After I gained this knowledge and background on who Elavon is and role they play, I moved into working on the main project of my field experience: improving the communication lines within Dana’s department and to the rest of the company. The next few conference calls were learning what the current communication process is and how it functions. For confidentiality purposes, I can’t go into a great amount of detail, but after I learned how Dana’s team and Elavon communicates required mandates (updates/changes) amongst the company, I was able to come up with some suggestions and recommendations to (hopefully) improve the communication lines. I really got to see how vital effective communication is especially for Elavon because the payment industry is so fast paced and ever-changing/developing, so it is essential that important mandates do not get lost in translation.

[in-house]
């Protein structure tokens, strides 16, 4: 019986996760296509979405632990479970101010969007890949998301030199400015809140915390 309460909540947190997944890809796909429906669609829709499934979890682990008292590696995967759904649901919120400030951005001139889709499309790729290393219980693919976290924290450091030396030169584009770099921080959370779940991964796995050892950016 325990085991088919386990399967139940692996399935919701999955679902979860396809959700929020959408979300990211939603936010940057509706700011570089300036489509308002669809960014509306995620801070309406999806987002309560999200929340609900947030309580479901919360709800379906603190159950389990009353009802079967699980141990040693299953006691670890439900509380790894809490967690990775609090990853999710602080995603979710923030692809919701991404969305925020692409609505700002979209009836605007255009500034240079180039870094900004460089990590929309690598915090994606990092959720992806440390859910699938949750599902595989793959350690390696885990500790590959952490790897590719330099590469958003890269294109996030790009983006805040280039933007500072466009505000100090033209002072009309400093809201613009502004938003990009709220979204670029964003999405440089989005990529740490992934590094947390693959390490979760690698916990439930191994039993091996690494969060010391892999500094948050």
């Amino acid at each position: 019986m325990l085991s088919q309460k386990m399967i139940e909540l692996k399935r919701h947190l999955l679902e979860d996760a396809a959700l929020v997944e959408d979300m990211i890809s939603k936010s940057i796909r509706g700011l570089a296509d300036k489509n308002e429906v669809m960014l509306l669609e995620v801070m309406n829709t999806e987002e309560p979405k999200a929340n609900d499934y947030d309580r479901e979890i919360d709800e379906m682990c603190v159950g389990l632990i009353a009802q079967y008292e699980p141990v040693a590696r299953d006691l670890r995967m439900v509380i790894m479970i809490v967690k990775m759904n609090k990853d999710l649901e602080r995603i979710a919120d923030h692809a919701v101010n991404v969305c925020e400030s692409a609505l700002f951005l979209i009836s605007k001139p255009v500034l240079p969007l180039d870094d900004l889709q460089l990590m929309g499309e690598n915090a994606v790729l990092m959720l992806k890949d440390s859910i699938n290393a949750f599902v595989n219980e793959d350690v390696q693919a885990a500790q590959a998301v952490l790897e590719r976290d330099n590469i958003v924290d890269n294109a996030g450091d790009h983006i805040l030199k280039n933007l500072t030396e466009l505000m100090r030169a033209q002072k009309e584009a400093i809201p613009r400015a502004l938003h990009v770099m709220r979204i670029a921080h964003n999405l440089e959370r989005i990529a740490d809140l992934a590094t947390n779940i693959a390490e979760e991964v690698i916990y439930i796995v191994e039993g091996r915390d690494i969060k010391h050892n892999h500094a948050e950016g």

My goal was to find ways to better communicate those important mandates to the company. I made some suggestions that included: classification key to rank the level (i.e. most critical, critical, moderate, etc.), having a one sheet memo with the top issues/mandates to give to employees on the company wide conference call to discuss instead of listening just listening to someone read every mandate that came out which makes the conference call more interactive for everyone involved and finding the right resource (employee) to create this one sheet memo who is extremely knowledgeable of the payment industry and Elavon as a whole. Dana has wanted to move in this direction of making the company wide conference call more interactive so she said my suggestions fell right in line with what she has been thinking for some time. This task not only showed me just how important good and effective communication is for all companies that want to be highly successfully in their respective industries but also the importance of reevaluate a company’s current communication methods/processes. I got to use and apply my analysis, problem-solving and critical thinking skills in the real world to help an actual company improve an aspect of their business: communication.